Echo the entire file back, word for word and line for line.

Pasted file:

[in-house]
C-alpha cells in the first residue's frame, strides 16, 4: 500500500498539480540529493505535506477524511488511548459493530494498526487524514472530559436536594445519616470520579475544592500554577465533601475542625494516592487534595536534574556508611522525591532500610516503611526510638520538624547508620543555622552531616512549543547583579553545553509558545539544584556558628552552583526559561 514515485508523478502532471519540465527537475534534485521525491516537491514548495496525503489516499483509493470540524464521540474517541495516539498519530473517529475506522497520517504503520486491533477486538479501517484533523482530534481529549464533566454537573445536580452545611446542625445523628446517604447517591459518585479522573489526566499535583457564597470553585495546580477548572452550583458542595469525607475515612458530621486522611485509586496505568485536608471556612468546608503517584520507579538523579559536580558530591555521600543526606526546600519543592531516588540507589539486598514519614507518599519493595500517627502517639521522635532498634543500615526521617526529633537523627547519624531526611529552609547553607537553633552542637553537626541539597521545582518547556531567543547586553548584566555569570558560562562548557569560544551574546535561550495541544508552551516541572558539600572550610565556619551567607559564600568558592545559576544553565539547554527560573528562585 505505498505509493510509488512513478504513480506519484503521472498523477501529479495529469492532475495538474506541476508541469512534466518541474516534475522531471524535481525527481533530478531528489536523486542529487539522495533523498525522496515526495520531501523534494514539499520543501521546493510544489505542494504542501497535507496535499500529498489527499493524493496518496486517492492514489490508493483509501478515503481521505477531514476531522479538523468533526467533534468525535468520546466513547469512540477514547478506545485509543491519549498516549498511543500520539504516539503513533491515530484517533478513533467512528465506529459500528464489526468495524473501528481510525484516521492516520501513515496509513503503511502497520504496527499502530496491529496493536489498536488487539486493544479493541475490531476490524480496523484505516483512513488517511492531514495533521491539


[in-house]
C-alpha cells in the first residue's frame, strides 16, 4: 500500500498539480540529493505535506477524511488511548459493530494498526487524514472530559436536594445519616470520579475544592500554577465533601475542625494516592487534595536534574556508611522525591532500610516503611526510638520538624547508620543555622552531616512549543547583579553545553509558545539544584556558628552552583526559561 514515485508523478502532471519540465527537475534534485521525491516537491514548495496525503489516499483509493470540524464521540474517541495516539498519530473517529475506522497520517504503520486491533477486538479501517484533523482530534481529549464533566454537573445536580452545611446542625445523628446517604447517591459518585479522573489526566499535583457564597470553585495546580477548572452550583458542595469525607475515612458530621486522611485509586496505568485536608471556612468546608503517584520507579538523579559536580558530591555521600543526606526546600519543592531516588540507589539486598514519614507518599519493595500517627502517639521522635532498634543500615526521617526529633537523627547519624531526611529552609547553607537553633552542637553537626541539597521545582518547556531567543547586553548584566555569570558560562562548557569560544551574546535561550495541544508552551516541572558539600572550610565556619551567607559564600568558592545559576544553565539547554527560573528562585 505505498505509493510509488512513478504513480506519484503521472498523477501529479495529469492532475495538474506541476508541469512534466518541474516534475522531471524535481525527481533530478531528489536523486542529487539522495533523498525522496515526495520531501523534494514539499520543501521546493510544489505542494504542501497535507496535499500529498489527499493524493496518496486517492492514489490508493483509501478515503481521505477531514476531522479538523468533526467533534468525535468520546466513547469512540477514547478506545485509543491519549498516549498511543500520539504516539503513533491515530484517533478513533467512528465506529459500528464489526468495524473501528481510525484516521492516520501513515496509513503503511502497520504496527499502530496491529496493536489498536488487539486493544479493541475490531476490524480496523484505516483512513488517511492531514495533521491539